Sixty million dead, of whom 10 million fell on German soil, were the focus of the commemoration. These are the victims. The Jewish citizens literally piled up, first enslaved then exterminated, simply for being Jews. But also to the fore in this historical inventory were the millions of Germans imprisoned and murdered for being homosexuals, gypsies, communists, political opponents of the regime and mentally ill; and prisoners of war from the Russian army, millions of whom suffered the same fate. The visit to the concentration and extermination camp of Sachsenhausen, a vast military complex on the outskirts of Berlin, built on the orders of Heinrich Himmler in 1936, is a shocking experience, illustrating in minute detail the torture and humiliation, execution by firing squad, beatings, deaths by poisoning or in the gas chambers, or by literally frying to death in the cremation ovens. "One of the saddest things of the military story of National Socialism in the war is that the only real efficiency demonstrated was applied to the mass murder of defenceless and innocent people", commented Hans-Georg Golz, the director of the German Federal Agency for Public Education. And he added: "Germany decided to remember its crimes as a way of accepting its own past". The record of this huge number of victims is present everywhere. There are entire museums full of photographs and information, commemorative plaques on the walls of iconic buildings or embedded in the pavement in front of houses, on which family members commemorate their dead; there are television programmes and films, published accounts, and so on. It’s impossible to overlook the victims of Nazism; they are seen on all sides. But in this society, it is not just those who suffered the horrors of Hitler's rule who should be considered as victims.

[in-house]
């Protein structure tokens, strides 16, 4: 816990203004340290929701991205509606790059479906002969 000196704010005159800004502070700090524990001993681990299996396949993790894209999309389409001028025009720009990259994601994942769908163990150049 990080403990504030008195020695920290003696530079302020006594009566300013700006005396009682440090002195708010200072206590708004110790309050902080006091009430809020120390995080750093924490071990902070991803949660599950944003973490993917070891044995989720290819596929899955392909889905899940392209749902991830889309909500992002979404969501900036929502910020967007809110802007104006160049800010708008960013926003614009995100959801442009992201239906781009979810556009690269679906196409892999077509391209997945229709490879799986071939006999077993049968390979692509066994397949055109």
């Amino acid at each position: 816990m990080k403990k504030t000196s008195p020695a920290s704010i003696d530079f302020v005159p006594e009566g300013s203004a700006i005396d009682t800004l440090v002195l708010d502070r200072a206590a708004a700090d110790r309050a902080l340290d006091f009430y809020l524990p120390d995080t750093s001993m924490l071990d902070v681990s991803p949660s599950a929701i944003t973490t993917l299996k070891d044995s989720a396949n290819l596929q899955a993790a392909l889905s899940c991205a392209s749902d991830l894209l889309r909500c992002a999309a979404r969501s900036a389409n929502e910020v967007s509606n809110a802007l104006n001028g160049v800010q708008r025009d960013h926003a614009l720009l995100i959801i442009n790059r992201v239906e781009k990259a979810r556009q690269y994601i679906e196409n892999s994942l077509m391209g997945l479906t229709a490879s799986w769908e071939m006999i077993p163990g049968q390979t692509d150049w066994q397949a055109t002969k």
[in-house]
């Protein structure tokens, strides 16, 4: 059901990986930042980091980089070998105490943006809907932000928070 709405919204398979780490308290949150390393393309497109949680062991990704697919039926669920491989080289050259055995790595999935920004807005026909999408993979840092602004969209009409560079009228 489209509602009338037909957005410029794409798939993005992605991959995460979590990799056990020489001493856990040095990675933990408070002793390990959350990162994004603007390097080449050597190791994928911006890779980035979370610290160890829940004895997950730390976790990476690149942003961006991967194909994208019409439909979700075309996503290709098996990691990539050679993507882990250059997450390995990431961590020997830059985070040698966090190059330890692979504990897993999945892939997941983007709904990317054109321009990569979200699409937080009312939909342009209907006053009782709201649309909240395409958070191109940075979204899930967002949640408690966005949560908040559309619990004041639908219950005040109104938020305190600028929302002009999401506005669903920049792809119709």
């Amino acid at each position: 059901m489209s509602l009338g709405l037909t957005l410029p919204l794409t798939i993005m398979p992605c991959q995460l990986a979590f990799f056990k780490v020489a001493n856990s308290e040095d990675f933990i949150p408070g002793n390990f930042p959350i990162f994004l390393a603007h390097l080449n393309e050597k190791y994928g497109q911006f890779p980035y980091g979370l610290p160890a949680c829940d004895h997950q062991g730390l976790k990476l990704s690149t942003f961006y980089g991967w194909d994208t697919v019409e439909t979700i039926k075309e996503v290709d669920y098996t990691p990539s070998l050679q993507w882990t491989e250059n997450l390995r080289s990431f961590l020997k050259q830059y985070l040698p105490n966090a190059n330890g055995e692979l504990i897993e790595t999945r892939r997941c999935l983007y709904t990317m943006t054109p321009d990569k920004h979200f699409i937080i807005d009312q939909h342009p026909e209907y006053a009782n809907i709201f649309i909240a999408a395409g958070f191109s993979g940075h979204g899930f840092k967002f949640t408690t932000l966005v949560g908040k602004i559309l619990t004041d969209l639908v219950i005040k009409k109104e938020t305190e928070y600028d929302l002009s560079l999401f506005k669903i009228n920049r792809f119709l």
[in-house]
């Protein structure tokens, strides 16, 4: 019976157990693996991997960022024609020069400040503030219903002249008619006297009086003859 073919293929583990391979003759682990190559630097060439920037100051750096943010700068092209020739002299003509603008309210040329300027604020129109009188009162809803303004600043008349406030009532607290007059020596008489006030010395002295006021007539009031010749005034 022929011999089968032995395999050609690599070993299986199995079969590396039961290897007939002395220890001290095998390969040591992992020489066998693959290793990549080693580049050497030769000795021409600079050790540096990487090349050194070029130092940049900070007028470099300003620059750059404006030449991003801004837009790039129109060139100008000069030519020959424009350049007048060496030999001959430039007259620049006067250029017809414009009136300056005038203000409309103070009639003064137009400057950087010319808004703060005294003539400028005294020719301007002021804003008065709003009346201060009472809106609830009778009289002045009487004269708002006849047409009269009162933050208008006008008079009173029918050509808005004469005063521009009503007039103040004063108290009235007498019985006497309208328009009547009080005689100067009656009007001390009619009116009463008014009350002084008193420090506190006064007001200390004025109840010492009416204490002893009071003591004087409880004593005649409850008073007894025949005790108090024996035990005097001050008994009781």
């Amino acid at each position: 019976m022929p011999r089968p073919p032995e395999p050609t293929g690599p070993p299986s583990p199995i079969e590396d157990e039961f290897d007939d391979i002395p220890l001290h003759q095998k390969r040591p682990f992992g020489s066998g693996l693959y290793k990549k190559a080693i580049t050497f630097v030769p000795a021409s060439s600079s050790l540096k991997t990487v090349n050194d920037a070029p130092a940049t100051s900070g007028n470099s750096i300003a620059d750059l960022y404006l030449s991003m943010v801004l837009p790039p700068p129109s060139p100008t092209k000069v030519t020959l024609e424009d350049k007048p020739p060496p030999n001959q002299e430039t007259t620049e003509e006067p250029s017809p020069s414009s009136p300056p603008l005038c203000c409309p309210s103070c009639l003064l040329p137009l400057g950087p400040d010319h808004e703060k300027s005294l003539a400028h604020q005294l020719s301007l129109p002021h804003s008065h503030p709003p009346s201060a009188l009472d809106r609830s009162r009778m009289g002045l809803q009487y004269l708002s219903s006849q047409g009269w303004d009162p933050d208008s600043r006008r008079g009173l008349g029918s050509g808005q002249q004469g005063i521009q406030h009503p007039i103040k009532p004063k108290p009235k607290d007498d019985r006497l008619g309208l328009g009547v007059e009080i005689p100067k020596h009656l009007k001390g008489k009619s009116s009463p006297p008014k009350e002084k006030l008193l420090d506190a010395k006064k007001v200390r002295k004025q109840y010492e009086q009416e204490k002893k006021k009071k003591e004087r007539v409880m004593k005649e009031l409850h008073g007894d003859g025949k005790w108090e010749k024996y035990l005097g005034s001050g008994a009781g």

The social catharsis experienced by Germans as perpetrators – which many consider only began in 1968 as part of the widespread questioning around the world by the post-war generation – has been a very heavy burden borne by all members of society since it involved accepting blame proper to the nation, but foreign to them as individuals. "In a way," stated the Berlin historian Martin Bayer, "all Germans are victims". And Doctor Helga Spranger, neurologist and psychiatrist who herself was born in a concentration camp, said: "All Germans are affected by this violent past, but the children of the victims feel better about it than do the children of the perpetrators."